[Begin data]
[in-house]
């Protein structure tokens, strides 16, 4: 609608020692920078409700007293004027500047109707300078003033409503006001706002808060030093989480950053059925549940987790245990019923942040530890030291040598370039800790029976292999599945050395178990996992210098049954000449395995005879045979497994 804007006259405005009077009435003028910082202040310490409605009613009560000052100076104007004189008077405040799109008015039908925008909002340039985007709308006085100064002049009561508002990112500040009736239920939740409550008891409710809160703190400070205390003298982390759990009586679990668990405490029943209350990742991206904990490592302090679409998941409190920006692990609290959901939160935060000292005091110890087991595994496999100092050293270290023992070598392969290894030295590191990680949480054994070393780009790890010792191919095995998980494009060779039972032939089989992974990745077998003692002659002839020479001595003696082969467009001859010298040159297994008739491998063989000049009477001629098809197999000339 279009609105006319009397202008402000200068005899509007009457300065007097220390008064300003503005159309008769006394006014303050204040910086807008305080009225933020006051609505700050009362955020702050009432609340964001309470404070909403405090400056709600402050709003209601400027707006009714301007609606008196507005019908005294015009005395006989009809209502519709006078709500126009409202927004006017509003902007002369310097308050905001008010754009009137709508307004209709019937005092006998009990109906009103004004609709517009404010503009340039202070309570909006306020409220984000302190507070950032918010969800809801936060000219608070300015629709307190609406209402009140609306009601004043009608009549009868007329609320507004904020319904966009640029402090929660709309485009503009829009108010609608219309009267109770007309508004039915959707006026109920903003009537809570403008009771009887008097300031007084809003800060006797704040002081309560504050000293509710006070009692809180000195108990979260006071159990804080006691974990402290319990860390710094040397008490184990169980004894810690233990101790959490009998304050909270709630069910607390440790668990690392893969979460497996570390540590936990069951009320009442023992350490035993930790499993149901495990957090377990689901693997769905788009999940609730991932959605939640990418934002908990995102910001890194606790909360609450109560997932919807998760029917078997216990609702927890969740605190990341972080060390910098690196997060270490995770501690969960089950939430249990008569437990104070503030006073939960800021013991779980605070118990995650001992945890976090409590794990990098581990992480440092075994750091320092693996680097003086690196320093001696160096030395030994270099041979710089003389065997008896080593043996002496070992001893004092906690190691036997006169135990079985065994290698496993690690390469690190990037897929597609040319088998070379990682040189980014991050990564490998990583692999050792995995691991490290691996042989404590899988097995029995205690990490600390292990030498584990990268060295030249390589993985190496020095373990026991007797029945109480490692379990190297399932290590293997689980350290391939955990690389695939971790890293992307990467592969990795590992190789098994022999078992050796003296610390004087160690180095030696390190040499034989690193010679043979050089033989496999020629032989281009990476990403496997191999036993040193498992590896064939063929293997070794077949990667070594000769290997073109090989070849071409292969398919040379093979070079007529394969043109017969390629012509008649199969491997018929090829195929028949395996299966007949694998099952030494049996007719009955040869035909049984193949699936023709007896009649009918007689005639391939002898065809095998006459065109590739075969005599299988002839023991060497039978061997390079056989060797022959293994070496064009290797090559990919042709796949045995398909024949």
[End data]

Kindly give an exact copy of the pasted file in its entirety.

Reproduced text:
[in-house]
């Protein structure tokens, strides 16, 4: 609608020692920078409700007293004027500047109707300078003033409503006001706002808060030093989480950053059925549940987790245990019923942040530890030291040598370039800790029976292999599945050395178990996992210098049954000449395995005879045979497994 804007006259405005009077009435003028910082202040310490409605009613009560000052100076104007004189008077405040799109008015039908925008909002340039985007709308006085100064002049009561508002990112500040009736239920939740409550008891409710809160703190400070205390003298982390759990009586679990668990405490029943209350990742991206904990490592302090679409998941409190920006692990609290959901939160935060000292005091110890087991595994496999100092050293270290023992070598392969290894030295590191990680949480054994070393780009790890010792191919095995998980494009060779039972032939089989992974990745077998003692002659002839020479001595003696082969467009001859010298040159297994008739491998063989000049009477001629098809197999000339 279009609105006319009397202008402000200068005899509007009457300065007097220390008064300003503005159309008769006394006014303050204040910086807008305080009225933020006051609505700050009362955020702050009432609340964001309470404070909403405090400056709600402050709003209601400027707006009714301007609606008196507005019908005294015009005395006989009809209502519709006078709500126009409202927004006017509003902007002369310097308050905001008010754009009137709508307004209709019937005092006998009990109906009103004004609709517009404010503009340039202070309570909006306020409220984000302190507070950032918010969800809801936060000219608070300015629709307190609406209402009140609306009601004043009608009549009868007329609320507004904020319904966009640029402090929660709309485009503009829009108010609608219309009267109770007309508004039915959707006026109920903003009537809570403008009771009887008097300031007084809003800060006797704040002081309560504050000293509710006070009692809180000195108990979260006071159990804080006691974990402290319990860390710094040397008490184990169980004894810690233990101790959490009998304050909270709630069910607390440790668990690392893969979460497996570390540590936990069951009320009442023992350490035993930790499993149901495990957090377990689901693997769905788009999940609730991932959605939640990418934002908990995102910001890194606790909360609450109560997932919807998760029917078997216990609702927890969740605190990341972080060390910098690196997060270490995770501690969960089950939430249990008569437990104070503030006073939960800021013991779980605070118990995650001992945890976090409590794990990098581990992480440092075994750091320092693996680097003086690196320093001696160096030395030994270099041979710089003389065997008896080593043996002496070992001893004092906690190691036997006169135990079985065994290698496993690690390469690190990037897929597609040319088998070379990682040189980014991050990564490998990583692999050792995995691991490290691996042989404590899988097995029995205690990490600390292990030498584990990268060295030249390589993985190496020095373990026991007797029945109480490692379990190297399932290590293997689980350290391939955990690389695939971790890293992307990467592969990795590992190789098994022999078992050796003296610390004087160690180095030696390190040499034989690193010679043979050089033989496999020629032989281009990476990403496997191999036993040193498992590896064939063929293997070794077949990667070594000769290997073109090989070849071409292969398919040379093979070079007529394969043109017969390629012509008649199969491997018929090829195929028949395996299966007949694998099952030494049996007719009955040869035909049984193949699936023709007896009649009918007689005639391939002898065809095998006459065109590739075969005599299988002839023991060497039978061997390079056989060797022959293994070496064009290797090559990919042709796949045995398909024949």